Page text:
Is the SSD easy to remove and install? I assumed it was soldered to the board or is that just the RAM?
  9. Mr MM macrumors 65816

    Mr MM

    Jun 29, 2011
    the ssd is easy to remove, the ram is completely soldered. OWC SSDs for the rmbp top at 480gb, so if you plan on getting the 512gb upgrade already, there isnt much that you can do. And the 768gb aint cost effective.
  10. Paulg2uk thread starter macrumors regular

    Jun 15, 2008
    768gb looks good but its so expensive over here in the UK. I'm sure it is in the US as well. It's costing £800 in the UK and converting that to dollars its nearly $1300. I think it was only $1000 if you order from the apple store in the US. So we get charged a lot more for it which is ridiculous. But then will it be worth it in the long run?
  11. thekev macrumors 604


    Aug 5, 2010
    You should note that UK pricing includes VAT. The pricing on the US site does not include sales tax. They are different rates. Sales tax would be on a state by state basis, but you do have to factor that in. There are a couple other brands where I'm jealous of UK pricing, but only a couple.
  12. Lifequest, Oct 30, 2012
    Last edited: Oct 30, 2012

    Lifequest macrumors regular

    Feb 9, 2010
    I hope this helps in your comparison. I assume you already know the differences of 13" vs 15" rMBP -weight price etc.

    Geekbench and Passmark G3D

    Your 2008 MBP benches (rated score):
    Geekbench (CPU+memory/hard drive)~3500
    Graphics: 181

    13" rMBP
    Geekbench: ~7500
    Graphics: 514

    15" rMBP
    Geekbench ~12000
    Graphics: 1300 (though according to others, the 15" graphics is overclocked by Apple to surpass the 660M which benches 1,600, so it should be over 1,600.

    Upgrade: You will see VAST improvements compared to your 2008 and that is mainly from the SSD (not GPU or CPU even though there are huge improvements). Boot up takes about 10-15s. You can launch 5-10 programs simultaneously in 15s. Launch photoshop in 4s. Launch words in 2s. All these improvements from the SSD.

    Between the 13" retina and 15" retina; you will see no real life difference between boot time, shutdown, mail, web surfing, watch movies, seeing photos.
    It is also arguable that unless if your music program utilizes 4 cores (not many software do even today), the turbo-boost from dual core i5 would make it very hard to discern increased performance when compared to the quad i7.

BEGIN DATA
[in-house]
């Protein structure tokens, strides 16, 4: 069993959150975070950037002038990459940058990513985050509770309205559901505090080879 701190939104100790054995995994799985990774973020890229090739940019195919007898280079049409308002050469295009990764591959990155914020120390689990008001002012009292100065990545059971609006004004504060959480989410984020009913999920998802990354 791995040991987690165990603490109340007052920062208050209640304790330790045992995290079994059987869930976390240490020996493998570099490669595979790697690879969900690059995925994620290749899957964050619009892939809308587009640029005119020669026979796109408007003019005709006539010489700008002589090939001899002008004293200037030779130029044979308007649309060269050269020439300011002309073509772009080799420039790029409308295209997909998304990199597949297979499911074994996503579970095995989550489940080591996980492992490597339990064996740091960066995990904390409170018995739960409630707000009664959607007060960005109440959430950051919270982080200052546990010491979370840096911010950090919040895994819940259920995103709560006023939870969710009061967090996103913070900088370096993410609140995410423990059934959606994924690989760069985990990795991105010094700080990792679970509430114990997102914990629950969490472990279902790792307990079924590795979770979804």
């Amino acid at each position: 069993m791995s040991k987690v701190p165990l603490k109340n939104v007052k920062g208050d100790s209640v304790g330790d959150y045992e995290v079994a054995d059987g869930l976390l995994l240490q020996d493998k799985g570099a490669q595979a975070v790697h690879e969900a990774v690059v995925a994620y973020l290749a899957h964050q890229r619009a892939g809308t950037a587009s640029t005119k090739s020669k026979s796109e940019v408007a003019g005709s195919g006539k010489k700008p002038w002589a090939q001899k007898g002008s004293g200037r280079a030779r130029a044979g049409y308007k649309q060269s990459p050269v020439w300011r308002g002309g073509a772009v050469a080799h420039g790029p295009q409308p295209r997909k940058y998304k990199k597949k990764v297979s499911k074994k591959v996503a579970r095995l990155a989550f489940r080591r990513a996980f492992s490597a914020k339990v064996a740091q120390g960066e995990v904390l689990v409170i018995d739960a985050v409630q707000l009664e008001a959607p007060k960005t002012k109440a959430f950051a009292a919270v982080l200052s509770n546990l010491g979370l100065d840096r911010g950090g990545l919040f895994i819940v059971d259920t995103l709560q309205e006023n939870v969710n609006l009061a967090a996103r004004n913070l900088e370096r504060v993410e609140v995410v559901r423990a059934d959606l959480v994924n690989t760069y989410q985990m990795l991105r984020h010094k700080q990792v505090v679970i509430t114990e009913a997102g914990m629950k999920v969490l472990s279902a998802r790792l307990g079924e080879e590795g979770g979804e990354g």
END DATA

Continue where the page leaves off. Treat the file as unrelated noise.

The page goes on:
The 15" would excel in HD video exporting (probably saves you 40% time) as well as gaming. Lots of reviews show the 15" can game at max resolution with near perfect frame rates.
    The 13" will be able to game in medium settings. Don't expect more and you'll be fine.

    You need to ask yourself for my purpose, is the increase between medium and max setting worth: the extra $200-$300, the extra 300grams of weight and the extra size.
    For me, I said yes as my purpose wasn't just increase in game settings. So I'm upgrading from the 2009 MBA to a 15" rMBP.
  13. Paulg2uk thread starter macrumors regular

    Jun 15, 2008
    Many thanks for the post. So really going back to the 13" rmbp its gonna be more than enough to do what I need. I'd be running garage band, logic. The usual stuff like iMovie and i also have a windows partition where I use vmware fusion but that never runs anything that heavy maybe the odd game and video conversion software. I think the 15" is the way to go for me personally but I do like the smaller size that the 13 inch has to offer. Its one of those things for me if I was to get a mac that could do more I'd probably take advantge of its features and use them.

    I also plan on keeping this for a at least 4 years like my current mbp so it might be an idea to future proof it a bit.
  14. Lifequest macrumors regular